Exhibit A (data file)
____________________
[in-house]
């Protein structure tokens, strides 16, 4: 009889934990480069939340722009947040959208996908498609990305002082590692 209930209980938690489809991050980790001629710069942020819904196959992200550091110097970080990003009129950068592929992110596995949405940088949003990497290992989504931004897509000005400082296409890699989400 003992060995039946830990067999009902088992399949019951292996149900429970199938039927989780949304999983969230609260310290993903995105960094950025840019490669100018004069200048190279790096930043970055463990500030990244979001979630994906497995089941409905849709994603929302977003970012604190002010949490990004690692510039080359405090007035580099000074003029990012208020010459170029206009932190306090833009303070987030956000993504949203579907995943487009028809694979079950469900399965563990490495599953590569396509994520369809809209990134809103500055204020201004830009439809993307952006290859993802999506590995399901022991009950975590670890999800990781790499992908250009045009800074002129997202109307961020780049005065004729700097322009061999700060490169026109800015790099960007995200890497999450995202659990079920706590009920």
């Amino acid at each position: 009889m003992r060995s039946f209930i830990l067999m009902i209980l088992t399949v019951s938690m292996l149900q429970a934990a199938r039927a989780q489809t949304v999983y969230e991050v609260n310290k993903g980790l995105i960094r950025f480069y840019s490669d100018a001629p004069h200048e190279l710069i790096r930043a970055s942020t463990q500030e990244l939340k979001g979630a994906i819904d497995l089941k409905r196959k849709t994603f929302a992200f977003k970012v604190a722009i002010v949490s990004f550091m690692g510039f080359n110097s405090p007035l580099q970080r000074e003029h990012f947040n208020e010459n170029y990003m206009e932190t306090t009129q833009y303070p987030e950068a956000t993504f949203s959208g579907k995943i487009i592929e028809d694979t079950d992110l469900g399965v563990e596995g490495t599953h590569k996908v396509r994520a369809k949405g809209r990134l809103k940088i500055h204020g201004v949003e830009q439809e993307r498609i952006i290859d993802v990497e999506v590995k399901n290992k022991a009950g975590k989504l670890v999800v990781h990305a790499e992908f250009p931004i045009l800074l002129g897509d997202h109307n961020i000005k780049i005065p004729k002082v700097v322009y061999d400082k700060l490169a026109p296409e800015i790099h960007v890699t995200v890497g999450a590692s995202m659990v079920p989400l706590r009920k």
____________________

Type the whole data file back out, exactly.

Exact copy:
[in-house]
């Protein structure tokens, strides 16, 4: 009889934990480069939340722009947040959208996908498609990305002082590692 209930209980938690489809991050980790001629710069942020819904196959992200550091110097970080990003009129950068592929992110596995949405940088949003990497290992989504931004897509000005400082296409890699989400 003992060995039946830990067999009902088992399949019951292996149900429970199938039927989780949304999983969230609260310290993903995105960094950025840019490669100018004069200048190279790096930043970055463990500030990244979001979630994906497995089941409905849709994603929302977003970012604190002010949490990004690692510039080359405090007035580099000074003029990012208020010459170029206009932190306090833009303070987030956000993504949203579907995943487009028809694979079950469900399965563990490495599953590569396509994520369809809209990134809103500055204020201004830009439809993307952006290859993802999506590995399901022991009950975590670890999800990781790499992908250009045009800074002129997202109307961020780049005065004729700097322009061999700060490169026109800015790099960007995200890497999450995202659990079920706590009920």
């Amino acid at each position: 009889m003992r060995s039946f209930i830990l067999m009902i209980l088992t399949v019951s938690m292996l149900q429970a934990a199938r039927a989780q489809t949304v999983y969230e991050v609260n310290k993903g980790l995105i960094r950025f480069y840019s490669d100018a001629p004069h200048e190279l710069i790096r930043a970055s942020t463990q500030e990244l939340k979001g979630a994906i819904d497995l089941k409905r196959k849709t994603f929302a992200f977003k970012v604190a722009i002010v949490s990004f550091m690692g510039f080359n110097s405090p007035l580099q970080r000074e003029h990012f947040n208020e010459n170029y990003m206009e932190t306090t009129q833009y303070p987030e950068a956000t993504f949203s959208g579907k995943i487009i592929e028809d694979t079950d992110l469900g399965v563990e596995g490495t599953h590569k996908v396509r994520a369809k949405g809209r990134l809103k940088i500055h204020g201004v949003e830009q439809e993307r498609i952006i290859d993802v990497e999506v590995k399901n290992k022991a009950g975590k989504l670890v999800v990781h990305a790499e992908f250009p931004i045009l800074l002129g897509d997202h109307n961020i000005k780049i005065p004729k002082v700097v322009y061999d400082k700060l490169a026109p296409e800015i790099h960007v890699t995200v890497g999450a590692s995202m659990v079920p989400l706590r009920k």